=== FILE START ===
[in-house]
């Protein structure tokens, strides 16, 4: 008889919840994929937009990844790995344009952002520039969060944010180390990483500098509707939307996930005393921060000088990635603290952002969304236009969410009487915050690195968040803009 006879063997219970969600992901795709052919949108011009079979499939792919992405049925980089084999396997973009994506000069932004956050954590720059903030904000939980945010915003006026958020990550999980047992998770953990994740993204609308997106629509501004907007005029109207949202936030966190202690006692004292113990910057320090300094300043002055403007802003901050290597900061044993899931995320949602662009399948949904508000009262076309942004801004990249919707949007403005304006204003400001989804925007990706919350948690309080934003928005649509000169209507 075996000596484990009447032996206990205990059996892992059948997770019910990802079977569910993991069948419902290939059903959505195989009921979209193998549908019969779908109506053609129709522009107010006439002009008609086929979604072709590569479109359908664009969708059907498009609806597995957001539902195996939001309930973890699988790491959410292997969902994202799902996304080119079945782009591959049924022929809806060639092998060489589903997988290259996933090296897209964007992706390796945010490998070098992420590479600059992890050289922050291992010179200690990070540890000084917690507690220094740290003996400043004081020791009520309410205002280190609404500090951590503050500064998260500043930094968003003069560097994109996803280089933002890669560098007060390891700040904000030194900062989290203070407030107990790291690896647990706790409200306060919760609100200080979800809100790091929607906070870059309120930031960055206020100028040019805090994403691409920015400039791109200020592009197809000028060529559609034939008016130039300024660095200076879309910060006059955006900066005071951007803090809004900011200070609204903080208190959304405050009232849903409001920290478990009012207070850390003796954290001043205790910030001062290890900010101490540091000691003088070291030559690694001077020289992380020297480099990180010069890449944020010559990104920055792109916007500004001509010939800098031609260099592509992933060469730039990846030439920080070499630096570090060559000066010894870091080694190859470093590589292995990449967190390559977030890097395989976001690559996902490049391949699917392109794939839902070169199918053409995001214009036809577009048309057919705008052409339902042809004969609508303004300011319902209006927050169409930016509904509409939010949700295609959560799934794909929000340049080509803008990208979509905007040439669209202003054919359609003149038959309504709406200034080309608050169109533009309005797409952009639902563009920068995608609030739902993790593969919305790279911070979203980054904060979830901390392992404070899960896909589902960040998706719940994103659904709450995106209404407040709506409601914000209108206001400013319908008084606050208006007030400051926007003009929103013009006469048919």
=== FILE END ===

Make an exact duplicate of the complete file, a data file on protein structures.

[in-house]
């Protein structure tokens, strides 16, 4: 008889919840994929937009990844790995344009952002520039969060944010180390990483500098509707939307996930005393921060000088990635603290952002969304236009969410009487915050690195968040803009 006879063997219970969600992901795709052919949108011009079979499939792919992405049925980089084999396997973009994506000069932004956050954590720059903030904000939980945010915003006026958020990550999980047992998770953990994740993204609308997106629509501004907007005029109207949202936030966190202690006692004292113990910057320090300094300043002055403007802003901050290597900061044993899931995320949602662009399948949904508000009262076309942004801004990249919707949007403005304006204003400001989804925007990706919350948690309080934003928005649509000169209507 075996000596484990009447032996206990205990059996892992059948997770019910990802079977569910993991069948419902290939059903959505195989009921979209193998549908019969779908109506053609129709522009107010006439002009008609086929979604072709590569479109359908664009969708059907498009609806597995957001539902195996939001309930973890699988790491959410292997969902994202799902996304080119079945782009591959049924022929809806060639092998060489589903997988290259996933090296897209964007992706390796945010490998070098992420590479600059992890050289922050291992010179200690990070540890000084917690507690220094740290003996400043004081020791009520309410205002280190609404500090951590503050500064998260500043930094968003003069560097994109996803280089933002890669560098007060390891700040904000030194900062989290203070407030107990790291690896647990706790409200306060919760609100200080979800809100790091929607906070870059309120930031960055206020100028040019805090994403691409920015400039791109200020592009197809000028060529559609034939008016130039300024660095200076879309910060006059955006900066005071951007803090809004900011200070609204903080208190959304405050009232849903409001920290478990009012207070850390003796954290001043205790910030001062290890900010101490540091000691003088070291030559690694001077020289992380020297480099990180010069890449944020010559990104920055792109916007500004001509010939800098031609260099592509992933060469730039990846030439920080070499630096570090060559000066010894870091080694190859470093590589292995990449967190390559977030890097395989976001690559996902490049391949699917392109794939839902070169199918053409995001214009036809577009048309057919705008052409339902042809004969609508303004300011319902209006927050169409930016509904509409939010949700295609959560799934794909929000340049080509803008990208979509905007040439669209202003054919359609003149038959309504709406200034080309608050169109533009309005797409952009639902563009920068995608609030739902993790593969919305790279911070979203980054904060979830901390392992404070899960896909589902960040998706719940994103659904709450995106209404407040709506409601914000209108206001400013319908008084606050208006007030400051926007003009929103013009006469048919």